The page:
United States District Court, S.D. Mississippi, Eastern Division
REPORT AND RECOMMENDATION
MICHAEL T. PARKER, UNITED STATES MAGISTRATE JUDGE
MATTER is before the Court on Defendant's Motion for
Summary Judgment . Having considered the parties'
submissions and the applicable law, the undersigned
recommends that the Motion for Summary Judgment  be
granted and that this action be dismissed with prejudice.
August 2, 2017, Plaintiff Jermaine Kenyatta Coleman,
proceeding pro se and in forma pauperis,
filed his Complaint  pursuant to 42 U.S.C. § 1983.
Plaintiff asserts a claim against Deputy Sheriff Josh
Strickland concerning the excessive use of force.
Plaintiff's claim arose while he was housed as a pretrial
detainee at the Forrest County Jail in Hattiesburg,
to Plaintiff, on May 26, 2017, Defendant placed restraints on
Plaintiff in order to transport him to his preliminary
hearing. After Plaintiff was restrained, Defendant allegedly
pushed Plaintiff's face into the wall, slammed him onto
the floor, and choked him. Plaintiff alleges that, as a
result of the altercation, his knee was hurt and his lip was
relief, Plaintiff seeks to have the Court “look
into” his allegations and have Defendant fired as a
sheriff's deputy. Plaintiff also wishes to be released
from prison. According to Plaintiff, he is not seeking
monetary damages. See Omnibus Order .
April 16, 2018, Defendant filed his Motion for Summary
Judgment , arguing that the relief requested by Plaintiff
may not be granted by this Court.
FOR SUMMARY JUDGMENT
motion for summary judgment will be granted only when
“the record indicates that there is ‘no genuine
issue as to any material fact and that the moving party is
entitled to judgment as a matter of law.'”
Causey v. Sewell Cadillac-Chevrolet, Inc., 394 F.3d
285, 288 (5th Cir. 2004) (citing Fed.R.Civ.P. 56(c);
Celotex Corp. v. Catrett, 477 U.S. 317, 322 (1986)).
The Court must view “the evidence in the light most
favorable to the nonmoving party.” Id. The
nonmoving party, however, “cannot defeat summary
judgment with conclusory allegations, unsubstantiated
assertions, or ‘only a scintilla of
evidence.'” Turner v. Baylor Richardson Med.
Center, 476 F.3d 337, 343 (5th Cir. 2007) (quoting
Little v. Liquid Air Corp., 37 F.3d 1069, 1075 (5th
Cir. 1994)). In the absence of proof, the Court does not
“assume that the nonmoving party could or would prove
the necessary facts.” Little, 37 F.3d at 1075
his Spears hearing, Plaintiff testified that he is
not seeking monetary damages but instead requests that the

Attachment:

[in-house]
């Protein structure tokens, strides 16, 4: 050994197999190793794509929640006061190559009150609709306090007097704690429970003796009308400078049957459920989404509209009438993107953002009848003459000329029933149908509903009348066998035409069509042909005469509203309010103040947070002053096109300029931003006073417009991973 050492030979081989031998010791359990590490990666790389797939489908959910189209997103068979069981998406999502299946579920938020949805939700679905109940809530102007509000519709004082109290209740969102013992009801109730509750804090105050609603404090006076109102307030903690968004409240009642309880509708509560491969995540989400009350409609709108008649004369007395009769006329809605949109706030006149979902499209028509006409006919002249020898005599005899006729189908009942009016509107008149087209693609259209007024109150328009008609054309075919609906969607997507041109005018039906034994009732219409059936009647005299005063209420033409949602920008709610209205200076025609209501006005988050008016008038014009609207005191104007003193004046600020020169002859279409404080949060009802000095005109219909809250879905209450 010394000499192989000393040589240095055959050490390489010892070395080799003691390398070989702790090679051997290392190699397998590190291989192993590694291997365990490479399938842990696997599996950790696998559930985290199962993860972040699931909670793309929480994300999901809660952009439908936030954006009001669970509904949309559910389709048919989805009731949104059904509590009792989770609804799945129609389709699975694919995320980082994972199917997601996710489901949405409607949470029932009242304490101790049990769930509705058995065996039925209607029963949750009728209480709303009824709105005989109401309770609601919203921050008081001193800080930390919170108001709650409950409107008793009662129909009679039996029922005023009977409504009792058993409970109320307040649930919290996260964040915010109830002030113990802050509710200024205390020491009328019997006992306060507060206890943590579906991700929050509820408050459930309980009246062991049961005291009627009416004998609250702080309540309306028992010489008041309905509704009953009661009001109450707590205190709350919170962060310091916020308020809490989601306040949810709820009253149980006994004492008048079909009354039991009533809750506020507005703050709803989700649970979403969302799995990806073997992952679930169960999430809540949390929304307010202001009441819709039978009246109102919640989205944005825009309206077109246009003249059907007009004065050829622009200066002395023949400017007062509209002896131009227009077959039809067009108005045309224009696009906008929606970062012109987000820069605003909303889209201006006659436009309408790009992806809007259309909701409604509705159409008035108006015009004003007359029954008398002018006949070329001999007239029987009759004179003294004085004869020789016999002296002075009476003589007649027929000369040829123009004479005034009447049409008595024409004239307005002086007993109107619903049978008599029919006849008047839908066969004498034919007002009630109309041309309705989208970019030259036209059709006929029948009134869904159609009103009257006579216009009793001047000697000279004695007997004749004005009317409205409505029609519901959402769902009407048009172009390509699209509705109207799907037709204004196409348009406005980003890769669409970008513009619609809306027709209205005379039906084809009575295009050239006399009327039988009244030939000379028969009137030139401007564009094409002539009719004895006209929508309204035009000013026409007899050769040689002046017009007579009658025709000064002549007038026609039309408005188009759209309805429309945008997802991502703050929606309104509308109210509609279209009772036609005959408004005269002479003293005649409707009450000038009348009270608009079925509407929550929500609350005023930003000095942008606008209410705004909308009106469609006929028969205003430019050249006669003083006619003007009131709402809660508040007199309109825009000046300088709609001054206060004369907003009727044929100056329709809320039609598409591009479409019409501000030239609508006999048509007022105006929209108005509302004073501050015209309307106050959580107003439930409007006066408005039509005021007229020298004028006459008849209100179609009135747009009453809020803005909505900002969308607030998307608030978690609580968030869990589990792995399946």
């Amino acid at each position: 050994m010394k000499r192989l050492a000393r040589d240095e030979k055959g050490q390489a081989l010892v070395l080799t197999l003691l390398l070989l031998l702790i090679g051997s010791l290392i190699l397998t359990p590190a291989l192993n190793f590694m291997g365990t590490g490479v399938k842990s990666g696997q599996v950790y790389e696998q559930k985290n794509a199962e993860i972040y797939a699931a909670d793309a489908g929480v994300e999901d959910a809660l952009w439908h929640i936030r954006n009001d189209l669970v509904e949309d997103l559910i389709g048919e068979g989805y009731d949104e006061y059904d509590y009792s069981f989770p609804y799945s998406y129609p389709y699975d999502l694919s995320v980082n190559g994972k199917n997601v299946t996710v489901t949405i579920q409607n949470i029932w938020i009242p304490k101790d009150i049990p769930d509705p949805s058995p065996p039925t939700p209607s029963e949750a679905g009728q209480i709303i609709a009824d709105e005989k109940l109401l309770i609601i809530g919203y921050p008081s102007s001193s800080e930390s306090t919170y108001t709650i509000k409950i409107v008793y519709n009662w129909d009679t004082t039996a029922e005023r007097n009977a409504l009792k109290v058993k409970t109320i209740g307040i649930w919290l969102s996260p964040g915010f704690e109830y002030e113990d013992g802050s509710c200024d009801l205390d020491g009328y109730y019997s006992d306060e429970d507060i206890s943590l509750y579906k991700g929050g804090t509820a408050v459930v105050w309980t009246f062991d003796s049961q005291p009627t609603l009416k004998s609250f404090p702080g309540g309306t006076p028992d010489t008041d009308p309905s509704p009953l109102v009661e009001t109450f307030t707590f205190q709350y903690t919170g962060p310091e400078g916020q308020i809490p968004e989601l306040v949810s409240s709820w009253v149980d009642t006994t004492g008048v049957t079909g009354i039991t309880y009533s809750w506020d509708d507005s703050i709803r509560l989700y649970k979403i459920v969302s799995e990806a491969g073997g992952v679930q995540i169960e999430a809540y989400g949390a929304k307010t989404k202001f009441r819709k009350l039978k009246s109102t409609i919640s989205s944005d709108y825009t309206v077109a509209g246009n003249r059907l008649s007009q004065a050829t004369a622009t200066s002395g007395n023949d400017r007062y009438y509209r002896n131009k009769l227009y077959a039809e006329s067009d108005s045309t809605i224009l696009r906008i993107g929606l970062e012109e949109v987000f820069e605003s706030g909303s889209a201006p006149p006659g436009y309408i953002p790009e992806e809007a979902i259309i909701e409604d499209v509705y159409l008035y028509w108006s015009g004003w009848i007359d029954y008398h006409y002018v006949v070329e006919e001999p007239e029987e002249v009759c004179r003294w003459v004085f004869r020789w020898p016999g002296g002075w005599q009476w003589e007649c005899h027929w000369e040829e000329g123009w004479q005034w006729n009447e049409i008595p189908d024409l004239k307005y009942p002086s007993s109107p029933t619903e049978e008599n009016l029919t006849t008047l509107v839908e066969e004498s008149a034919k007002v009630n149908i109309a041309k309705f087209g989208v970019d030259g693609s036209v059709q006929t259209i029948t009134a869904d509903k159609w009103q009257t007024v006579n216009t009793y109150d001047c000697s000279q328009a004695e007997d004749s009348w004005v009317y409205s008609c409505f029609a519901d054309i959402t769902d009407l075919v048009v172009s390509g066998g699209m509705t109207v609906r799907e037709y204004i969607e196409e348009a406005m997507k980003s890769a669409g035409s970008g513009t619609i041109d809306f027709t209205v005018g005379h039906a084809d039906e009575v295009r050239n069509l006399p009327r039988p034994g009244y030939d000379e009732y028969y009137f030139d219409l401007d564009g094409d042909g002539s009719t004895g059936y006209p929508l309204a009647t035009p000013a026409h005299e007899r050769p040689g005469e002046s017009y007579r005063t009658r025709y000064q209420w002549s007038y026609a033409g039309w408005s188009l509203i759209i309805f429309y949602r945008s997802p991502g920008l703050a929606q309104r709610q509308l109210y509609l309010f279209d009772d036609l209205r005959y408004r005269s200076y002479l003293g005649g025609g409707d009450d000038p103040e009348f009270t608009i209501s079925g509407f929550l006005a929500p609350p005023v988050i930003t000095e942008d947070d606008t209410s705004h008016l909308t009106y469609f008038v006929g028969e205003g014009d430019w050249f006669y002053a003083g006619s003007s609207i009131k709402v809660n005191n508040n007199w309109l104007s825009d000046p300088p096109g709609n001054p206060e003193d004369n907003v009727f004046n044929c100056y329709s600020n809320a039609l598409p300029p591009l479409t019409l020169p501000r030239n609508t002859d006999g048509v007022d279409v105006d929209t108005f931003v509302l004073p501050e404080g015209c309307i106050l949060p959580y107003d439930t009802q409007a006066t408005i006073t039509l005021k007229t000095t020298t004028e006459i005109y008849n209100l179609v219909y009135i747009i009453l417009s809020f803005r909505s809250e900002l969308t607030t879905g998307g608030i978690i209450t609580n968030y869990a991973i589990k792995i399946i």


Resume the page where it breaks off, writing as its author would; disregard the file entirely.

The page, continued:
Court (1) “look into” his allegations; (2) have
Defendant fired as a sheriff's deputy; and (3) have
Plaintiff released from prison. See Omnibus Order
. In his Motion for Summary Judgment , Defendant
argues that Plaintiff's claims for relief are moot
because Plaintiff is no longer housed at the Forrest County
Jail or otherwise unavailable in this action.
transfer of an inmate from an allegedly offending institution
generally renders his claims for injunctive relief moot.
See Oliver v. Scott, 276 F.3d 736, 741 (5th Cir.
2002). In order for Plaintiff's claims for injunctive
relief to remain viable, he must establish a
“demonstrated probability” or a “reasonable
expectation” that he will be transferred back to the
Forrest County Jail. Id.; see also Herman v.
Holiday, 238 F.3d 660, 665 (5th Cir. 2001) (finding that
“any suggestion of relief based on the possibility of
transfer back . . . is too speculative to warrant
relief”). Nothing in the record suggests that Plaintiff
may be transferred back to the Forrest County Jail. Thus,
Plaintiff's claims for injunctive relief should be
dismissed as moot.
Plaintiff's specific requests for relief are unavailable
in this action. First, Plaintiff's request that the Court
“look into” his allegations cannot be granted.
See Williams v. Natchitoches Police Dep't., 2014
WL 462904, at *3 (W.D. La. Sept. 15, 2014) (“the Courts
are not investigatory agencies.”); Green v.
Revel, 2010 WL 597827, at *2 (N.D. Tex. Feb. 19, 2010)
(noting that a court “is not an investigative
body”); McBride v. Ausbie, 2014 WL 5032720, at
*3 (N.D. Tex. Oct. 8, 2014) (“To the extent Plaintiff
seeks to have this Court investigate his claims or institute
criminal charges against Defendant, he has failed to state a
claim for relief.”). Second, Plaintiff's request
that the Court have Defendant fired is
“unattainable” in a § 1983 action. See
Hurrey v. Unknown TDCJ Corr. Officer, 2009 WL 3645638,
at *2 (N.D. Tex. Nov. 4, 2009) (“the federal courts are
not personnel directors of state prison systems, and such
relief is unattainable in this action”); Hood v.
Angelle, 2010 WL 2571348, at *3 (M.D. La Apr. 21, 2010)
(“this court will not insinuate itself into the hiring
and firing decisions of state employees”).
Plaintiff's request that he be released from prison
“is not available by way of a civil rights
action.” Kelley v. Lemoines, 2010 WL 785880,
at *1 (W.D. La. Mar. 2, 2010) (citing Carson v.
Johnson, 112 F.3d 818, 820 (5th Cir. 1997); Cook v.
Texas Dept. of Crim. Justice Planning, 37 F.3d 166, 168
(5th Cir. 1994)). “This court cannot grant . . .
release from confinement on a § 1983 action, as this
relief can only be granted in a habeas action.”
Watts v. Doggett, 2006 WL 240578, at *1 (S.D.Miss.
Jan. 31, 2006); see also Huntsberry v. Renteria,
2011 WL 2135676, at *1 (N.D. Tex. May 25, 2011). Because
Plaintiff is not entitled to the relief he has requested,
this action should be dismissed.